Nightmares & Night Terrors
Watching your child wake in the middle of the night screaming and crying from a nightmare is hard to do. We want to be able to calm our child down and reassure them that everything’s OK. But often times, what your child may be experiencing isn’t a nightmare, but a night terror. Many of my Clients confuse night terrors and nightmares, and then in turn don’t know how to respond and avoid them from happening again. It’s important to know what causes a nightmare and night terror, and how to respond to your child for each scenario.
Nightmares occur when your child is dreaming in REM sleep, which happens at the end of the sleep cycle. These often start happening between the ages of 2-5 when their imagination starts growing, and they are learning the difference between what’s real and what’s not. When your child is having a nightmare they will call for you, and seek for your comfort. They will be awake and able to communicate what is bothering them, and the following morning they can continue expressing their feelings about what happened the night before. It may take some time to comfort them in the middle of the night, but eventually with some reassurance they will calm down. Nightmares are very common and are apart of a child’s development. Of course, nightmares are more common after a scary situation or if your child has recently gone through a tough situation.
Make sure to:
- Avoid TV and screens 1 hour before bedtime.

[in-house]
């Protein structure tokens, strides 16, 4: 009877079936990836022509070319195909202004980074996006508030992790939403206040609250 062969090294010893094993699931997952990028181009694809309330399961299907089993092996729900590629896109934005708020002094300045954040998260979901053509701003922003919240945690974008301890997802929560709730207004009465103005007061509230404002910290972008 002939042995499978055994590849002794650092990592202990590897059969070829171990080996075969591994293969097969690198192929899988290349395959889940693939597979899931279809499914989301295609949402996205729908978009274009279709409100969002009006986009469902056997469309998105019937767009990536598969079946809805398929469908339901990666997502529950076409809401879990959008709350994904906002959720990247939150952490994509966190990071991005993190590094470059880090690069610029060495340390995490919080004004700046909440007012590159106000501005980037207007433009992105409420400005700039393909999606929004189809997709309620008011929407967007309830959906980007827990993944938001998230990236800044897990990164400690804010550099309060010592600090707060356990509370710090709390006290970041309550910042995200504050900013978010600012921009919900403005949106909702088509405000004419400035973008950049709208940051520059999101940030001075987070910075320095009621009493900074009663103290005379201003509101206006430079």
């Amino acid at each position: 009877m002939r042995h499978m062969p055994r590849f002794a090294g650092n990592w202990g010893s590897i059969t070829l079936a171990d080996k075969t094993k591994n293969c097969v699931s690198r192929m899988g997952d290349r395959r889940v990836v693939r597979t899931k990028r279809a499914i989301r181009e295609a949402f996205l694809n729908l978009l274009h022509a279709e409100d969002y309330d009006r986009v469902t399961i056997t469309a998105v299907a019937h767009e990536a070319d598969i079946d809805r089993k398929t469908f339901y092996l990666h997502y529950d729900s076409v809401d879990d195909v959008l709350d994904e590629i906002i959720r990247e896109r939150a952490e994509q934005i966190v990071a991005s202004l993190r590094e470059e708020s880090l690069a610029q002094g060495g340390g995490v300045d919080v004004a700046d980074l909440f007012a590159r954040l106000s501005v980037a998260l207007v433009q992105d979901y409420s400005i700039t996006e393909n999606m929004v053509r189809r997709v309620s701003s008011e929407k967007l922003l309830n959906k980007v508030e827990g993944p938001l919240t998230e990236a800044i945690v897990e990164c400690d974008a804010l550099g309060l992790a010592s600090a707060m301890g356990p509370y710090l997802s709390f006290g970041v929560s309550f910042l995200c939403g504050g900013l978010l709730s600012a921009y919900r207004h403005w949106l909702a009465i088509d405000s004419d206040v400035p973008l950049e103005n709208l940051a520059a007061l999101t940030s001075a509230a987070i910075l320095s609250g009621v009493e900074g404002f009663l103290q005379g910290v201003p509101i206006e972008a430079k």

- Avoid scary shows, videos, games, and books.
- Respond to your child when she’s having a nightmare, quickly and reassure her.
- Have your child get enough sleep, as being overtired can increase nightmares.
Unlike nightmares, when your child is experiencing a night terror she will not be aware or conscious of it, nor will she remember it the next day. Night terrors occur during NON-REM sleep (coming out of the deep part of sleep), usually within 2 hours of her falling asleep. Night terrors are NOT nightmares; they are not bad dreams and do not occur during the “dream part of sleep.” It is mainly your child getting “stuck” transitioning from one sleep cycle to the next. Night terrors also sometimes occur during a developmental leap. They are more common in boys, and occur in 5% of all children.
Here your child will also scream or cry out and appear a little anxious. However in this case, your child is often inconsolable. Whatever you try to do to calm your child down just doesn’t work; she doesn’t seem to be responding to your voice or hugs. A night terror usually doesn’t last more than about 15 minutes. The good thing is your child will not remember this the next morning. Ideally, since your child isn’t really awake, you are to leave your child be and let her transition to the next sleep cycle on her own. Often interfering can cause more harm, so just monitor her from afar making sure she’s safe through the episode and not getting hurt (i.e. falling out of bed).
Make sure to:
- Keep your child on a regular sleep schedule, as lack of sleep can cause night terrors.
- Allow for an earlier bedtime (even if by only 30 minutes) so your child can catch up on sleep.
- Avoid screens 1 hour before bedtime.
- If your child is having consistent night terrors, keep a log to see if there’s a pattern.
- If there’s a pattern to your child’s night terrors (always happening at the same time each night), you can wake her briefly 15 minutes before the time of night terror, in order to help her transition to the sleep cycle without experiencing a night terror.
As you can see night terrors and nightmares are very different, and require different responses. It’s important to understand the difference and be able to identify them in your children.